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Department of Forensic Sciences

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Infrared Spectroscopy

Infrared spectroscopy (IR) is most frequently used as a tool for structural identification of an organic compound but may be used for identification of inorganic compounds or as a screening procedure for an unknown compound. In infrared spectroscopy, an organic molecule is exposed to infrared radiation containing wavelengths from 4000cm-1 to 400 cm-1. When the frequency of the infrared light matches a frequency of vibration within the molecule, absorption occurs and is translated electronically and recorded on a data system. The resulting spectrum will have characteristic absorption bands corresponding to each of the vibrations among the atoms in the molecule. Infrared spectra are acquired on an instrument known as the Fourier Transform Infrared Spectrophotometer (FTIR). An FTIR instrument collects the spectrum in the time domain and mathematically transforms it to the frequency domain.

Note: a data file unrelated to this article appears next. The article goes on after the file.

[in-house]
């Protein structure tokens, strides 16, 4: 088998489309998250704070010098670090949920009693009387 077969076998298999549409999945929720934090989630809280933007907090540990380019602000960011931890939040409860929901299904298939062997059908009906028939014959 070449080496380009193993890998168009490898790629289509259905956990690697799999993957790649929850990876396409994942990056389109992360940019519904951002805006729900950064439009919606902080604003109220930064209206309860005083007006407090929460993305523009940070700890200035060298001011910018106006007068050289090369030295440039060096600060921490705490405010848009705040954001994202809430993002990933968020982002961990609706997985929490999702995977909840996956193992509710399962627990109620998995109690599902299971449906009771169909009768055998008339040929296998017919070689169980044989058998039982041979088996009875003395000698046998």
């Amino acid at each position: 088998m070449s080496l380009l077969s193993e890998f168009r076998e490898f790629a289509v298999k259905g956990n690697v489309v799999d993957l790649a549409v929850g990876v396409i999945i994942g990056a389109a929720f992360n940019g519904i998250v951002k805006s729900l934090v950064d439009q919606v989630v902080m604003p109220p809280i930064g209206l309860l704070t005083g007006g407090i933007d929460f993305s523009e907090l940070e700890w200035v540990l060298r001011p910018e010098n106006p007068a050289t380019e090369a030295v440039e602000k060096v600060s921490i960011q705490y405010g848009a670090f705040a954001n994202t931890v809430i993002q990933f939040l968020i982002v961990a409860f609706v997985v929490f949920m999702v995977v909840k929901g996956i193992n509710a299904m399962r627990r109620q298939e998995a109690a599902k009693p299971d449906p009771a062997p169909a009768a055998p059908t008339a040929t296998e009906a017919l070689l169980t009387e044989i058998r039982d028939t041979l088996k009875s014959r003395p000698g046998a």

Infrared spectrum for Cocaine base

Gas Chromatograph/Mass Spectrometer (GC/MS)

Gas chromatograph is an instrument that separates a mixture of compounds utilizing two phases, the mobile phase is an inert gas and the analytes (in gas form) are separated based on physical and chemical interactions with the stationary phase. A Mass Spectrometer is an instrument that measures the mass to charge ratio (m/z) and relative abundances of ions for identification of chemical compounds. A gas chromatograph/mass spectrometer is a two part instrument that combines the separation capabilities of a gas chromatograph with the compound selectivity of the mass spectrometer.

Mass Spectrum for Cocaine

Derivatization for Gas Chromatograph/Mass Spectrometer

Chemical derivatization before analysis is generally performed for one of three reasons:

  1. To make a compound more suitable for analysis by a particular method. The derivatization procedure modifies the chemical structure of the compound so that it can be analyzed by the desired technique (ex. change volatility, adsorption and/or thermal stability).
  2. To improve the analytical efficiency of a compound. Interactions between the compounds themselves (mixtures) or the compounds with the chromatographic column can lead to poor peak shape and poor peak resolution. Compounds that co-elute or are poorly resolved from other sample components can be resolved of one or more of them are converted to an appropriate derivative.
  3. To improve the detectability of a compound, the derivatization procedure increases detectability by increasing the bulk of the compound or by introducing atoms or functional groups that are exploited by the detector.